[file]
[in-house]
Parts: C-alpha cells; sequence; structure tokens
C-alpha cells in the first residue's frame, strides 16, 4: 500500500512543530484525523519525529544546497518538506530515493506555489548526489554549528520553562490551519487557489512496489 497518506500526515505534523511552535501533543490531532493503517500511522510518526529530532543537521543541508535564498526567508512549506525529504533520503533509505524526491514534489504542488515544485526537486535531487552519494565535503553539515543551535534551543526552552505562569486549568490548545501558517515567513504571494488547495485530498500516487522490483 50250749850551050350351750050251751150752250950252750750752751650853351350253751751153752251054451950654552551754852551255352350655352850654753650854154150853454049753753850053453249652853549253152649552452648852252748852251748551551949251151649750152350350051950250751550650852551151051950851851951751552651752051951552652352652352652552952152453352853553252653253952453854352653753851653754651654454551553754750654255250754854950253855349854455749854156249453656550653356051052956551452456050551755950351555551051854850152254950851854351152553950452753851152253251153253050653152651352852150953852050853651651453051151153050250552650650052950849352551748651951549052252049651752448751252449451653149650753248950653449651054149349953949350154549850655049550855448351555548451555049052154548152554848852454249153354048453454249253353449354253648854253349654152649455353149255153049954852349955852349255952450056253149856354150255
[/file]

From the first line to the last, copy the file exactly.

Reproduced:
[in-house]
Parts: C-alpha cells; sequence; structure tokens
C-alpha cells in the first residue's frame, strides 16, 4: 500500500512543530484525523519525529544546497518538506530515493506555489548526489554549528520553562490551519487557489512496489 497518506500526515505534523511552535501533543490531532493503517500511522510518526529530532543537521543541508535564498526567508512549506525529504533520503533509505524526491514534489504542488515544485526537486535531487552519494565535503553539515543551535534551543526552552505562569486549568490548545501558517515567513504571494488547495485530498500516487522490483 50250749850551050350351750050251751150752250950252750750752751650853351350253751751153752251054451950654552551754852551255352350655352850654753650854154150853454049753753850053453249652853549253152649552452648852252748852251748551551949251151649750152350350051950250751550650852551151051950851851951751552651752051951552652352652352652552952152453352853553252653253952453854352653753851653754651654454551553754750654255250754854950253855349854455749854156249453656550653356051052956551452456050551755950351555551051854850152254950851854351152553950452753851152253251153253050653152651352852150953852050853651651453051151153050250552650650052950849352551748651951549052252049651752448751252449451653149650753248950653449651054149349953949350154549850655049550855448351555548451555049052154548152554848852454249153354048453454249253353449354253648854253349654152649455353149255153049954852349955852349255952450056253149856354150255